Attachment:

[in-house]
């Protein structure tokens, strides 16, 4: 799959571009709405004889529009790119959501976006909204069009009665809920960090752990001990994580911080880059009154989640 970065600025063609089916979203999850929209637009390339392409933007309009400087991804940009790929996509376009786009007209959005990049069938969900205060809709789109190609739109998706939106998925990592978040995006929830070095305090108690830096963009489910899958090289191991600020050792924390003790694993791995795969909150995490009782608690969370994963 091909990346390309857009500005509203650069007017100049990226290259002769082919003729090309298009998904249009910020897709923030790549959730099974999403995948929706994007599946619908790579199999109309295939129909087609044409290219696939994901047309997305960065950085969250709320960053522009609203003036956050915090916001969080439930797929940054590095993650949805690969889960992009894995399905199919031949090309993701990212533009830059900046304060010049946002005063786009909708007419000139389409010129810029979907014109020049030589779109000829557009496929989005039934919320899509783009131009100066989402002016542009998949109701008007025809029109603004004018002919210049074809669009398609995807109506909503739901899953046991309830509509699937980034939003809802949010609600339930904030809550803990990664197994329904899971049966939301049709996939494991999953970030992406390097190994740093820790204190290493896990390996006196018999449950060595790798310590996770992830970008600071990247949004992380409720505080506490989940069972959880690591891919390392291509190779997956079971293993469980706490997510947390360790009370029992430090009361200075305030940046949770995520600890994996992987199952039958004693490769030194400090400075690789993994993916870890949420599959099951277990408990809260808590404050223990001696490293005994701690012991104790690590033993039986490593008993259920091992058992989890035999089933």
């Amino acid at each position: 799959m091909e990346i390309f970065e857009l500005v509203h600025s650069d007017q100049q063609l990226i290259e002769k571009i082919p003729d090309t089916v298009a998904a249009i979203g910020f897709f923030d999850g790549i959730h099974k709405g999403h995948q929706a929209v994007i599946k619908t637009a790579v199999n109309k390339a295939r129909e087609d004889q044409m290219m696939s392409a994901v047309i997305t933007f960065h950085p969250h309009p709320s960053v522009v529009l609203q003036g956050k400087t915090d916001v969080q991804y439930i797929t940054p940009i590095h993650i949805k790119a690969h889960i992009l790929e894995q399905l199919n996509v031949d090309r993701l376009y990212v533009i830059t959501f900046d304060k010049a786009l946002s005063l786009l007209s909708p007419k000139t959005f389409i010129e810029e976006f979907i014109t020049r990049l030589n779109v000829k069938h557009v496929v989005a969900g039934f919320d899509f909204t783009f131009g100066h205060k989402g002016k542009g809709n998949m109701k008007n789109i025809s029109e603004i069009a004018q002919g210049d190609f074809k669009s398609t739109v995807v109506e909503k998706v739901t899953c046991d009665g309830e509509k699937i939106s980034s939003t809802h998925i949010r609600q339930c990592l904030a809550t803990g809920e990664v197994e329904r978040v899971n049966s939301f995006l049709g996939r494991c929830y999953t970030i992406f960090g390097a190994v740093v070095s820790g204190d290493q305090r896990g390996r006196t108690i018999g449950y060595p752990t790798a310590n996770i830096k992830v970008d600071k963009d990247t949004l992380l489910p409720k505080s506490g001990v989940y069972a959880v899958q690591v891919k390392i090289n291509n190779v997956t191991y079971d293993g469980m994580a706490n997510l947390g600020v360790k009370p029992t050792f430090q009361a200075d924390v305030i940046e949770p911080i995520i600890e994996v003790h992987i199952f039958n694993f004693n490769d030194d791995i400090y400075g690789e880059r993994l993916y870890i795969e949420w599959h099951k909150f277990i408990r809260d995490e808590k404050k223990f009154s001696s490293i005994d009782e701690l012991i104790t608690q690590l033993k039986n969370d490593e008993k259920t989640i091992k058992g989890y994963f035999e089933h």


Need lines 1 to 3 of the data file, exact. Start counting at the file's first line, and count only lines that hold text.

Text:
[in-house]
């Protein structure tokens, strides 16, 4: 799959571009709405004889529009790119959501976006909204069009009665809920960090752990001990994580911080880059009154989640 970065600025063609089916979203999850929209637009390339392409933007309009400087991804940009790929996509376009786009007209959005990049069938969900205060809709789109190609739109998706939106998925990592978040995006929830070095305090108690830096963009489910899958090289191991600020050792924390003790694993791995795969909150995490009782608690969370994963 091909990346390309857009500005509203650069007017100049990226290259002769082919003729090309298009998904249009910020897709923030790549959730099974999403995948929706994007599946619908790579199999109309295939129909087609044409290219696939994901047309997305960065950085969250709320960053522009609203003036956050915090916001969080439930797929940054590095993650949805690969889960992009894995399905199919031949090309993701990212533009830059900046304060010049946002005063786009909708007419000139389409010129810029979907014109020049030589779109000829557009496929989005039934919320899509783009131009100066989402002016542009998949109701008007025809029109603004004018002919210049074809669009398609995807109506909503739901899953046991309830509509699937980034939003809802949010609600339930904030809550803990990664197994329904899971049966939301049709996939494991999953970030992406390097190994740093820790204190290493896990390996006196018999449950060595790798310590996770992830970008600071990247949004992380409720505080506490989940069972959880690591891919390392291509190779997956079971293993469980706490997510947390360790009370029992430090009361200075305030940046949770995520600890994996992987199952039958004693490769030194400090400075690789993994993916870890949420599959099951277990408990809260808590404050223990001696490293005994701690012991104790690590033993039986490593008993259920091992058992989890035999089933």
């Amino acid at each position: 799959m091909e990346i390309f970065e857009l500005v509203h600025s650069d007017q100049q063609l990226i290259e002769k571009i082919p003729d090309t089916v298009a998904a249009i979203g910020f897709f923030d999850g790549i959730h099974k709405g999403h995948q929706a929209v994007i599946k619908t637009a790579v199999n109309k390339a295939r129909e087609d004889q044409m290219m696939s392409a994901v047309i997305t933007f960065h950085p969250h309009p709320s960053v522009v529009l609203q003036g956050k400087t915090d916001v969080q991804y439930i797929t940054p940009i590095h993650i949805k790119a690969h889960i992009l790929e894995q399905l199919n996509v031949d090309r993701l376009y990212v533009i830059t959501f900046d304060k010049a786009l946002s005063l786009l007209s909708p007419k000139t959005f389409i010129e810029e976006f979907i014109t020049r990049l030589n779109v000829k069938h557009v496929v989005a969900g039934f919320d899509f909204t783009f131009g100066h205060k989402g002016k542009g809709n998949m109701k008007n789109i025809s029109e603004i069009a004018q002919g210049d190609f074809k669009s398609t739109v995807v109506e909503k998706v739901t899953c046991d009665g309830e509509k699937i939106s980034s939003t809802h998925i949010r609600q339930c990592l904030a809550t803990g809920e990664v197994e329904r978040v899971n049966s939301f995006l049709g996939r494991c929830y999953t970030i992406f960090g390097a190994v740093v070095s820790g204190d290493q305090r896990g390996r006196t108690i018999g449950y060595p752990t790798a310590n996770i830096k992830v970008d600071k963009d990247t949004l992380l489910p409720k505080s506490g001990v989940y069972a959880v899958q690591v891919k390392i090289n291509n190779v997956t191991y079971d293993g469980m994580a706490n997510l947390g600020v360790k009370p029992t050792f430090q009361a200075d924390v305030i940046e949770p911080i995520i600890e994996v003790h992987i199952f039958n694993f004693n490769d030194d791995i400090y400075g690789e880059r993994l993916y870890i795969e949420w599959h099951k909150f277990i408990r809260d995490e808590k404050k223990f009154s001696s490293i005994d009782e701690l012991i104790t608690q690590l033993k039986n969370d490593e008993k259920t989640i091992k058992g989890y994963f035999e089933h």